There are many causes for dementia; Alzheimer’s disease is the most common. The World Health Organization estimates that 47.5 million people around the world are living with dementia. Alzheimer’s disease accounts for 60% to 80% of the cases.
A change in memory is often the first sign of the disease, and some people may also have changes in mood, language or thinking skills. For example, early signs can appear as trouble remembering recent conversations, forgetting to pay the bills, or getting lost in familiar places. Others may first notice trouble with finding the right words to use in conversation or learning new skills at work.
Cognitive changes do not happen overnight. Instead, difficulties start off slowly at the beginning and become more noticeable over time. Most people with Alzheimer’s disease start having symptoms after age 65, although some have shown signs as early as age 40.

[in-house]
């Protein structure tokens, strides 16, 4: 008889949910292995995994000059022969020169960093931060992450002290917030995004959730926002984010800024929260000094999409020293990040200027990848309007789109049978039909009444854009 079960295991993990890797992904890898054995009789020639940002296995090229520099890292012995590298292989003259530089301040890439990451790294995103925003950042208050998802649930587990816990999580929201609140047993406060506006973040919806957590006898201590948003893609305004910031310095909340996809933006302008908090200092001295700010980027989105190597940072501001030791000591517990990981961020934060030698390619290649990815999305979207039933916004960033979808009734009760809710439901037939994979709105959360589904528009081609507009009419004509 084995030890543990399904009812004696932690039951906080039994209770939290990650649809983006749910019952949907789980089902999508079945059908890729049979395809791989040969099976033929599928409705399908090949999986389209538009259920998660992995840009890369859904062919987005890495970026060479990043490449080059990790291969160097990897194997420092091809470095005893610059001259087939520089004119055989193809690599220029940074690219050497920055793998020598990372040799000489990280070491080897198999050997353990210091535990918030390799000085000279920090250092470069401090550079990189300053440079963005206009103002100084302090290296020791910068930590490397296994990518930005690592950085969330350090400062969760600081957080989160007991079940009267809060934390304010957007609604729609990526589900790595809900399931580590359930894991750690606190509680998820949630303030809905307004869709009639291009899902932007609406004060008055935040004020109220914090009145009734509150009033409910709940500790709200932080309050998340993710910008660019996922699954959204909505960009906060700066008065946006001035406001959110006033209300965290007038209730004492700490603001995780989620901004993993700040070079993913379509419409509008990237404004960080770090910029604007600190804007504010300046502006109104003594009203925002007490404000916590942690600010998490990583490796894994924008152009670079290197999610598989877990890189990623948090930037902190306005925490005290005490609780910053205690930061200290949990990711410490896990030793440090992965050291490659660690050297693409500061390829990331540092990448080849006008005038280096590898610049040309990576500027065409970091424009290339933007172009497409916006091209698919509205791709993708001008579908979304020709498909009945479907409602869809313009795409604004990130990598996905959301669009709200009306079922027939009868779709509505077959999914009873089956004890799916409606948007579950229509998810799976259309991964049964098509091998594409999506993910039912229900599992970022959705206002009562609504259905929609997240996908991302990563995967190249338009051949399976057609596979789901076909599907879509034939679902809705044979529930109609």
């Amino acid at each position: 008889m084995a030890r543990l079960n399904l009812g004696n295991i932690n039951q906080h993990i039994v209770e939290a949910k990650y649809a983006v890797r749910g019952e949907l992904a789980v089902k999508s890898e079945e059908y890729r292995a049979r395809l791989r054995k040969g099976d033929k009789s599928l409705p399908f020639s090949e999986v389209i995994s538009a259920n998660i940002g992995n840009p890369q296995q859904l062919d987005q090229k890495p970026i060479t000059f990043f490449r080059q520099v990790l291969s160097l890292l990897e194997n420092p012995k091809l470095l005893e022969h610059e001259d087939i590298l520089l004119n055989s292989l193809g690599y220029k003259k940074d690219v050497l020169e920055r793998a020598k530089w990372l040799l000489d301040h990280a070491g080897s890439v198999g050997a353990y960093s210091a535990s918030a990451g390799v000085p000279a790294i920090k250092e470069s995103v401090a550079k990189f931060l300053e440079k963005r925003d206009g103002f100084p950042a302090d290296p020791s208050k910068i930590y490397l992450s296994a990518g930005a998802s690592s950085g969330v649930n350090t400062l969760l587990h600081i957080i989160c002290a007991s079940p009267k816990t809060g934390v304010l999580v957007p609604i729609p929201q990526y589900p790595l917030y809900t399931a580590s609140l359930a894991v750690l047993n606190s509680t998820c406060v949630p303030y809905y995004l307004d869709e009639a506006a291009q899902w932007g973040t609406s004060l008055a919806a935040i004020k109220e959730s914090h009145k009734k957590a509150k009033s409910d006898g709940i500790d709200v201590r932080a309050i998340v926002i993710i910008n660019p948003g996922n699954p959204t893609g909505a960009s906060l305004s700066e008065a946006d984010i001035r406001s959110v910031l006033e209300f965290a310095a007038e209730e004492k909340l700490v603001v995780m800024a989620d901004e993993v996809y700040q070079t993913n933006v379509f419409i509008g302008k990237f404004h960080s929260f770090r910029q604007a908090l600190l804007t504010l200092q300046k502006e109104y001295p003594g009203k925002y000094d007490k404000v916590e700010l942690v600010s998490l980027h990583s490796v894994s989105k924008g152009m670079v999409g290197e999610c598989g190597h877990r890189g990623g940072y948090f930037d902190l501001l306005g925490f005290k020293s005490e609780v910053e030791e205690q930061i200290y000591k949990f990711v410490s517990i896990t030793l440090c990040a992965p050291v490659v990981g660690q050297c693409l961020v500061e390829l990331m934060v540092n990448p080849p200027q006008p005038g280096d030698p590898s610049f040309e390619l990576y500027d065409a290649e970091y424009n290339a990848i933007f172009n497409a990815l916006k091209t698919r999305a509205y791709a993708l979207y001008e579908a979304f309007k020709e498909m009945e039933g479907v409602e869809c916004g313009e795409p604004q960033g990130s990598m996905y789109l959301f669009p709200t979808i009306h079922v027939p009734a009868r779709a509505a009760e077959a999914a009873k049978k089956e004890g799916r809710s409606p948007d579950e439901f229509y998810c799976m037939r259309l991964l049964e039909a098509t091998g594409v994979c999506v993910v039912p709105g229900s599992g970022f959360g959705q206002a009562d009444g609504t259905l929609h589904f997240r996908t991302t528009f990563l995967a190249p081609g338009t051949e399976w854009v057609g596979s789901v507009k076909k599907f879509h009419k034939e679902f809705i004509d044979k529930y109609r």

Alzheimer’s disease is a progressive disease, which means that it is irreversible and destroys brain cells over time. At the beginning, the disease targets parts of the brain responsible for memory and thinking skills, which is why these symptoms are usually the first to show. Eventually, the disease impairs the ability to carry out daily activities. Some people who suffer from it can live many years after being diagnosed. How quickly the disease progresses can vary from person to person. Research suggests that most patients live from four to eight years after being diagnosed, but some can live up to 20 years with the disease.
The search for a cause